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Taking care of your garden to attract wildlife

Most gardeners will quickly admit that it has been a tough year, but the wildlife has had a worst time than the gardeners. This is due to the fact when the garden wildlife does not thrive the animals do not have a place to go. It is very important that people maintain their gardens, because all together about 90% of home owners in the UK have gardens, making this total area much larger than the actual area of land that nature reserves cover.

Wild creatures depend on the gardens for a place to live and a place to feed. Of course, the soggy weather has made it tough on a lot of animals that regularly ground feed such as dunnocks and song thrushes. In addition, there is no grass for pecking and the worms are drowning in water.

Butterflies have also had a tough year due to the rain because they do not fly while it is raining. Therefore, they are unable to actually reach any nectar plants and have faced extreme difficulties when it comes to finding a mate. Even if butterflies did manage to lay eggs, in most cases the plants that they left their eggs on became waterlogged and ruined the eggs.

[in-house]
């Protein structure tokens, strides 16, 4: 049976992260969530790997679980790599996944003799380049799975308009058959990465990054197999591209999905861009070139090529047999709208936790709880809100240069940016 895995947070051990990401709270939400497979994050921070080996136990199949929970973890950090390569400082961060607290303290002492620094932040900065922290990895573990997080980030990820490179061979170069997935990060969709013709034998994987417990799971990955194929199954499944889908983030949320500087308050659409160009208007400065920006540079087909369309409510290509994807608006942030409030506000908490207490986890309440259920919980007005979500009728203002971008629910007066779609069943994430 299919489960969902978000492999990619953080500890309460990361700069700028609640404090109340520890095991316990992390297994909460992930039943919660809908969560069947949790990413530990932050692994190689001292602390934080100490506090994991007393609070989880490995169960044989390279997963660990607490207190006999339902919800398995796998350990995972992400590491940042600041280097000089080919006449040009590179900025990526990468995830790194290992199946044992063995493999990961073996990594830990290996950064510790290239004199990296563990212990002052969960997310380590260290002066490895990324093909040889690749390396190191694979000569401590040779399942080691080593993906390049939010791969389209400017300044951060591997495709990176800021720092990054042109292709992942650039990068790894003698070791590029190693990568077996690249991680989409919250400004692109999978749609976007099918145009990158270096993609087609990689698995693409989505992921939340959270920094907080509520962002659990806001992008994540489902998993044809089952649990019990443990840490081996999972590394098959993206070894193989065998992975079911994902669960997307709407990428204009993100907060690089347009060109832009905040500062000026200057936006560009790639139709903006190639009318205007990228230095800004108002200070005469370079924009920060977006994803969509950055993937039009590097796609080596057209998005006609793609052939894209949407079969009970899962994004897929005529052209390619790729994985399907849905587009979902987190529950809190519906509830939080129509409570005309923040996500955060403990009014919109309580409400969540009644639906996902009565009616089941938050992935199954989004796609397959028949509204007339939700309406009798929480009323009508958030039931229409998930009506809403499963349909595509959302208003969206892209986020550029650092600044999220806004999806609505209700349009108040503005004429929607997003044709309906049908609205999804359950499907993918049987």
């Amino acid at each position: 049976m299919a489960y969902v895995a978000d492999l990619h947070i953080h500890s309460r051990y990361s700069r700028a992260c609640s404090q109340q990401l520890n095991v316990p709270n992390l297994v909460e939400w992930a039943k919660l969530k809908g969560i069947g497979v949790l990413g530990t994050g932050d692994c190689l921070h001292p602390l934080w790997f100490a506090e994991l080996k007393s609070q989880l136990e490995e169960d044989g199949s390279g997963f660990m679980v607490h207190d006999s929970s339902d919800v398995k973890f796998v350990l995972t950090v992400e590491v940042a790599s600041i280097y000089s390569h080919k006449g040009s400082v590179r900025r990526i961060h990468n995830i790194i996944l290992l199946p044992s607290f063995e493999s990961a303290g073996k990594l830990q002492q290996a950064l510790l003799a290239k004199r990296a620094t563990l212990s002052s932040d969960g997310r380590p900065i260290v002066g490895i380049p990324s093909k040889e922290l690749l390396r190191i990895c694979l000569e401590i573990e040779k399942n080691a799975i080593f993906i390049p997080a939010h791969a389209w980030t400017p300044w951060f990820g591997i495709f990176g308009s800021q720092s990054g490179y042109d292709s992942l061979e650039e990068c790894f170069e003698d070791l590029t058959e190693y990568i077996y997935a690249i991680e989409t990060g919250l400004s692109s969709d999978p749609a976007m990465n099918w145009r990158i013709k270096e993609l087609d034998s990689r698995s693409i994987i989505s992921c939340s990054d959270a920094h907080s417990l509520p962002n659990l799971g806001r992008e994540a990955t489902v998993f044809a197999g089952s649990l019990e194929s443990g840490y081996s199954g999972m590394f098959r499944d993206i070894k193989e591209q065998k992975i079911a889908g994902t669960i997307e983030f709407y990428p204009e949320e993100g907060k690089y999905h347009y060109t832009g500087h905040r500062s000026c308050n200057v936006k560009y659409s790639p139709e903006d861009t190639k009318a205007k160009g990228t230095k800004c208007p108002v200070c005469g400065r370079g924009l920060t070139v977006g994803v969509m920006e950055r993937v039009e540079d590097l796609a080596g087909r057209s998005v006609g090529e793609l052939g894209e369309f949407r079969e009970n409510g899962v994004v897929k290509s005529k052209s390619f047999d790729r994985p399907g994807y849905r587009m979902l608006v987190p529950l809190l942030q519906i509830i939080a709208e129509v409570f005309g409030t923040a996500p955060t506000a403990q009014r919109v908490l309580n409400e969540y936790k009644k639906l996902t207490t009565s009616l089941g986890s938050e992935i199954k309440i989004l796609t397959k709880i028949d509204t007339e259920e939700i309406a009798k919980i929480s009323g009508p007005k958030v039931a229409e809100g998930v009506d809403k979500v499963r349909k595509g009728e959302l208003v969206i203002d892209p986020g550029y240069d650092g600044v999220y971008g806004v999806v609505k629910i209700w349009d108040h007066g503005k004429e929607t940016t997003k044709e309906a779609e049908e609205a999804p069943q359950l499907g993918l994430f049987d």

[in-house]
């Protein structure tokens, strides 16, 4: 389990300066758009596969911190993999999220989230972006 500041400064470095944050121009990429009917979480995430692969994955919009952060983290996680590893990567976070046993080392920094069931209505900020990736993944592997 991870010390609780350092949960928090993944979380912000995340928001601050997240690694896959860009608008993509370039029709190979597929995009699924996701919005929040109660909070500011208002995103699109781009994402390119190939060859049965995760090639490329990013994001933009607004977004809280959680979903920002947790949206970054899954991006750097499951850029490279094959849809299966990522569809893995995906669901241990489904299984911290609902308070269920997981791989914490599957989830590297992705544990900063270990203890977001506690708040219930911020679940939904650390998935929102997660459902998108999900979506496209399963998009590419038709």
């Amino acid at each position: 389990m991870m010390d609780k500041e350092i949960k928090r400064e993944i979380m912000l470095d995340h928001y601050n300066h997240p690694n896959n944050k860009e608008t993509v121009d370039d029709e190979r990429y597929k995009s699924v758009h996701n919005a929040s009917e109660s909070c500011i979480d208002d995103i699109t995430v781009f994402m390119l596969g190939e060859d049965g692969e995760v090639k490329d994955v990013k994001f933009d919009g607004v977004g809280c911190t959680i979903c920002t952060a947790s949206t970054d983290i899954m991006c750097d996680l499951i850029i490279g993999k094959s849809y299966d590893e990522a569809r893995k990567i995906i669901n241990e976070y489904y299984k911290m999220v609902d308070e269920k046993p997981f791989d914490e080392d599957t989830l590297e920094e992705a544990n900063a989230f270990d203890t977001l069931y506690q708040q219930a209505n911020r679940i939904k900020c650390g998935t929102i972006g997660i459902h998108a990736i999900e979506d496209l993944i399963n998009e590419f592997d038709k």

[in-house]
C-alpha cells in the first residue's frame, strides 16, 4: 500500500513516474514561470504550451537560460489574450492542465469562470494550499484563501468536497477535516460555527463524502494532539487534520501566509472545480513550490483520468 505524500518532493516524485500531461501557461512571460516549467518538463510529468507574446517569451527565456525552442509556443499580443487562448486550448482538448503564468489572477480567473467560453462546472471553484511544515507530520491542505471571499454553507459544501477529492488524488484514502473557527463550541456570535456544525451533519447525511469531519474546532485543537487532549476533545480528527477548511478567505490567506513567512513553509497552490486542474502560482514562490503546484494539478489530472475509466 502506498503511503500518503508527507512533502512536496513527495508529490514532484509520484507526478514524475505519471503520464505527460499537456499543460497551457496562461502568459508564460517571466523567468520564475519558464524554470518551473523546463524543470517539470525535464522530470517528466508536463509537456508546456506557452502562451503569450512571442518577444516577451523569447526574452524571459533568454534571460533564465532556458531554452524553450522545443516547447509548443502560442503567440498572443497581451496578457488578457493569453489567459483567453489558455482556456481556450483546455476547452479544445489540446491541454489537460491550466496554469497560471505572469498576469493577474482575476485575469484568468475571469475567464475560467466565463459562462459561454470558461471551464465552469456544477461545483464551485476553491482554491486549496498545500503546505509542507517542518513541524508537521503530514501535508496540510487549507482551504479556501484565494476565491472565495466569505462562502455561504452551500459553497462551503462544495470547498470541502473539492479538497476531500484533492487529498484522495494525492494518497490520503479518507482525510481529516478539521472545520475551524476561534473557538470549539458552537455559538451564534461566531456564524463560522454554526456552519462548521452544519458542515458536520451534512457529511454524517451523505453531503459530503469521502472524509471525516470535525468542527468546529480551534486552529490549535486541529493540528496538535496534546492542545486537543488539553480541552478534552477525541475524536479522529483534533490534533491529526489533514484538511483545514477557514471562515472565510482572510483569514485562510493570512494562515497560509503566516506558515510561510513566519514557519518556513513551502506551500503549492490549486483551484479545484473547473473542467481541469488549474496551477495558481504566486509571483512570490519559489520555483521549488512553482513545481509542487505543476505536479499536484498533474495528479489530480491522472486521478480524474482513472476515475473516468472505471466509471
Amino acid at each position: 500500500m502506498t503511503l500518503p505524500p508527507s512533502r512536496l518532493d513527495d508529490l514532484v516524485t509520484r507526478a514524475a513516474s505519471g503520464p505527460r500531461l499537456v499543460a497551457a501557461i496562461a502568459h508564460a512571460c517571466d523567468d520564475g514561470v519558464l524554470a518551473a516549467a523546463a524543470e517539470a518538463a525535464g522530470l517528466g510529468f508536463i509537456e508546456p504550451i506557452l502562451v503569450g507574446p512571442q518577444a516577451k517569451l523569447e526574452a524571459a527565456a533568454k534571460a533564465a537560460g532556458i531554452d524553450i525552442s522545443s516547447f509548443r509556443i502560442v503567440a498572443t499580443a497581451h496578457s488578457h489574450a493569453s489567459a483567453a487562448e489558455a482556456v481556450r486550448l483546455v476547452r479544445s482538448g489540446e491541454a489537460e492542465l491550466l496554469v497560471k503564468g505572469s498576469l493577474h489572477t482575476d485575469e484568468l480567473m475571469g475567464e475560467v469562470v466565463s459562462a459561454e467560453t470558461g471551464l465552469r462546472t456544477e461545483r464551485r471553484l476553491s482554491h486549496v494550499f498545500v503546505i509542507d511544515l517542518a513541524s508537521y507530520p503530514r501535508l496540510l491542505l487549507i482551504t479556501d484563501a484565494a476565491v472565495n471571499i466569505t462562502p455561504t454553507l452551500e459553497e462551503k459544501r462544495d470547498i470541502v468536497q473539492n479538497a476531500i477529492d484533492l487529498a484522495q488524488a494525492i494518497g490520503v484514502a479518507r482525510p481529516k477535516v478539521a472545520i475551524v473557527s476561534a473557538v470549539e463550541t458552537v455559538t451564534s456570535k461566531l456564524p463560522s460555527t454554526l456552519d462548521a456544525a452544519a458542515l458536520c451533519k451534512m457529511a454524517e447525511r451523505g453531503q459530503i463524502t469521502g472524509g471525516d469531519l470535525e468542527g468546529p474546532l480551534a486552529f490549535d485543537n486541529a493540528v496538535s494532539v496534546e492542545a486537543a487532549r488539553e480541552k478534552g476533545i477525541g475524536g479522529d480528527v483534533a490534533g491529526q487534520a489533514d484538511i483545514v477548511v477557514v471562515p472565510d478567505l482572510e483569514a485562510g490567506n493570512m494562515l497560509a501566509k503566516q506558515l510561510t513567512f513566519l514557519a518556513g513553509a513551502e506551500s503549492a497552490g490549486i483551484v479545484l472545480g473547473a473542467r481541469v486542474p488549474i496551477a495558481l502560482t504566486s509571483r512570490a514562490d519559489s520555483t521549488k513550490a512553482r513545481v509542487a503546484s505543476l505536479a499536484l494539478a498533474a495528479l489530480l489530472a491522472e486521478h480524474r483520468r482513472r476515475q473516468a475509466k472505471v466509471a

It is impossible to stop the rain, but there are a few things that garden owners can do right now to help out the animals that stop by their garden. First off, it’s not a bad idea to leave grass a bit tufty because this helps provide refuge. Planting some flowers this spring will also help bring some new birds into your yard, and then simply tossing some seeds by the flowers will help keep them fed so that you get even more birds into the yard and some insects to boot.


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